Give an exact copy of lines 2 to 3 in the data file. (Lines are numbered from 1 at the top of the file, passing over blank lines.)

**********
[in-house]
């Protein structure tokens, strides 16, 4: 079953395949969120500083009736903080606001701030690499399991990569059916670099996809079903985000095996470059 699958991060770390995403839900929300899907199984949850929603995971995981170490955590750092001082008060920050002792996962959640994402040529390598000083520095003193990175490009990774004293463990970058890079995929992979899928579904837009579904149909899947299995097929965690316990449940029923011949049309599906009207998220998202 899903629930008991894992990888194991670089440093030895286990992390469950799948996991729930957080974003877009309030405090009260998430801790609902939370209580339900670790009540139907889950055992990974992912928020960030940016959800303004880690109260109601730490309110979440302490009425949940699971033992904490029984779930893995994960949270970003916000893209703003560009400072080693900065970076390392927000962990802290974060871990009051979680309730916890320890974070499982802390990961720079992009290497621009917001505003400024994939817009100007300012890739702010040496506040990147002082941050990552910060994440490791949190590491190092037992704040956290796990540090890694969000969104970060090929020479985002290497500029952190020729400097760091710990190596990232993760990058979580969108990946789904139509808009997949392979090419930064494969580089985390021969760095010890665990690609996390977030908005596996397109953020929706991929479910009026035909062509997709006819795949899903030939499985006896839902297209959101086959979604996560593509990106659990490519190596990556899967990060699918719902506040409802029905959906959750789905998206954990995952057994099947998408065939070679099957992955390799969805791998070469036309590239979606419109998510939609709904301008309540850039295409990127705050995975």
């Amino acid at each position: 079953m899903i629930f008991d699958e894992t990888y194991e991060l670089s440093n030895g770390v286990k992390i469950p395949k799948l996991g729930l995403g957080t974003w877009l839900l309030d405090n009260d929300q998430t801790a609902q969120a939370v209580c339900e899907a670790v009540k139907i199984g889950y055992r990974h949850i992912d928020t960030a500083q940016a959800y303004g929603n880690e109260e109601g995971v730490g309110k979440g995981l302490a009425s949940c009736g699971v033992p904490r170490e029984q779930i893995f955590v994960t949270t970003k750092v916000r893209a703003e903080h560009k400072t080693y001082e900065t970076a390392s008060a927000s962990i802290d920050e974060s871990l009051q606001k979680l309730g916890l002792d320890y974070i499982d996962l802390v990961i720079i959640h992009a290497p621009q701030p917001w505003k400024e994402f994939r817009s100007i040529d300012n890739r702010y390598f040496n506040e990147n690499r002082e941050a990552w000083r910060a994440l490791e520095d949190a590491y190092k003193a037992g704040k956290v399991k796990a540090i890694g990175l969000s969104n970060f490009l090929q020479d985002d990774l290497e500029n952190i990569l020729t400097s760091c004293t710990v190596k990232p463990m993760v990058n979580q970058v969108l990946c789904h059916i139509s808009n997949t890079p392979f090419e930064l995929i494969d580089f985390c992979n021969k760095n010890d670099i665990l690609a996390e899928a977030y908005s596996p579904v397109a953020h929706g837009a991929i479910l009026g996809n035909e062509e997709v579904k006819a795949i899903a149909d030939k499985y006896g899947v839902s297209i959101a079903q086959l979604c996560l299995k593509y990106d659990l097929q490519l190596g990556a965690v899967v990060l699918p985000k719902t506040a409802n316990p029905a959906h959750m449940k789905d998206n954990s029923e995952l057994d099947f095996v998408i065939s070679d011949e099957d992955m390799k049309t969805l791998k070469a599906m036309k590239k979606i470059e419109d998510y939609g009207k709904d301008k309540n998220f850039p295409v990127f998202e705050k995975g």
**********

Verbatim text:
């Protein structure tokens, strides 16, 4: 079953395949969120500083009736903080606001701030690499399991990569059916670099996809079903985000095996470059 699958991060770390995403839900929300899907199984949850929603995971995981170490955590750092001082008060920050002792996962959640994402040529390598000083520095003193990175490009990774004293463990970058890079995929992979899928579904837009579904149909899947299995097929965690316990449940029923011949049309599906009207998220998202 899903629930008991894992990888194991670089440093030895286990992390469950799948996991729930957080974003877009309030405090009260998430801790609902939370209580339900670790009540139907889950055992990974992912928020960030940016959800303004880690109260109601730490309110979440302490009425949940699971033992904490029984779930893995994960949270970003916000893209703003560009400072080693900065970076390392927000962990802290974060871990009051979680309730916890320890974070499982802390990961720079992009290497621009917001505003400024994939817009100007300012890739702010040496506040990147002082941050990552910060994440490791949190590491190092037992704040956290796990540090890694969000969104970060090929020479985002290497500029952190020729400097760091710990190596990232993760990058979580969108990946789904139509808009997949392979090419930064494969580089985390021969760095010890665990690609996390977030908005596996397109953020929706991929479910009026035909062509997709006819795949899903030939499985006896839902297209959101086959979604996560593509990106659990490519190596990556899967990060699918719902506040409802029905959906959750789905998206954990995952057994099947998408065939070679099957992955390799969805791998070469036309590239979606419109998510939609709904301008309540850039295409990127705050995975």
């Amino acid at each position: 079953m899903i629930f008991d699958e894992t990888y194991e991060l670089s440093n030895g770390v286990k992390i469950p395949k799948l996991g729930l995403g957080t974003w877009l839900l309030d405090n009260d929300q998430t801790a609902q969120a939370v209580c339900e899907a670790v009540k139907i199984g889950y055992r990974h949850i992912d928020t960030a500083q940016a959800y303004g929603n880690e109260e109601g995971v730490g309110k979440g995981l302490a009425s949940c009736g699971v033992p904490r170490e029984q779930i893995f955590v994960t949270t970003k750092v916000r893209a703003e903080h560009k400072t080693y001082e900065t970076a390392s008060a927000s962990i802290d920050e974060s871990l009051q606001k979680l309730g916890l002792d320890y974070i499982d996962l802390v990961i720079i959640h992009a290497p621009q701030p917001w505003k400024e994402f994939r817009s100007i040529d300012n890739r702010y390598f040496n506040e990147n690499r002082e941050a990552w000083r910060a994440l490791e520095d949190a590491y190092k003193a037992g704040k956290v399991k796990a540090i890694g990175l969000s969104n970060f490009l090929q020479d985002d990774l290497e500029n952190i990569l020729t400097s760091c004293t710990v190596k990232p463990m993760v990058n979580q970058v969108l990946c789904h059916i139509s808009n997949t890079p392979f090419e930064l995929i494969d580089f985390c992979n021969k760095n010890d670099i665990l690609a996390e899928a977030y908005s596996p579904v397109a953020h929706g837009a991929i479910l009026g996809n035909e062509e997709v579904k006819a795949i899903a149909d030939k499985y006896g899947v839902s297209i959101a079903q086959l979604c996560l299995k593509y990106d659990l097929q490519l190596g990556a965690v899967v990060l699918p985000k719902t506040a409802n316990p029905a959906h959750m449940k789905d998206n954990s029923e995952l057994d099947f095996v998408i065939s070679d011949e099957d992955m390799k049309t969805l791998k070469a599906m036309k590239k979606i470059e419109d998510y939609g009207k709904d301008k309540n998220f850039p295409v990127f998202e705050k995975g």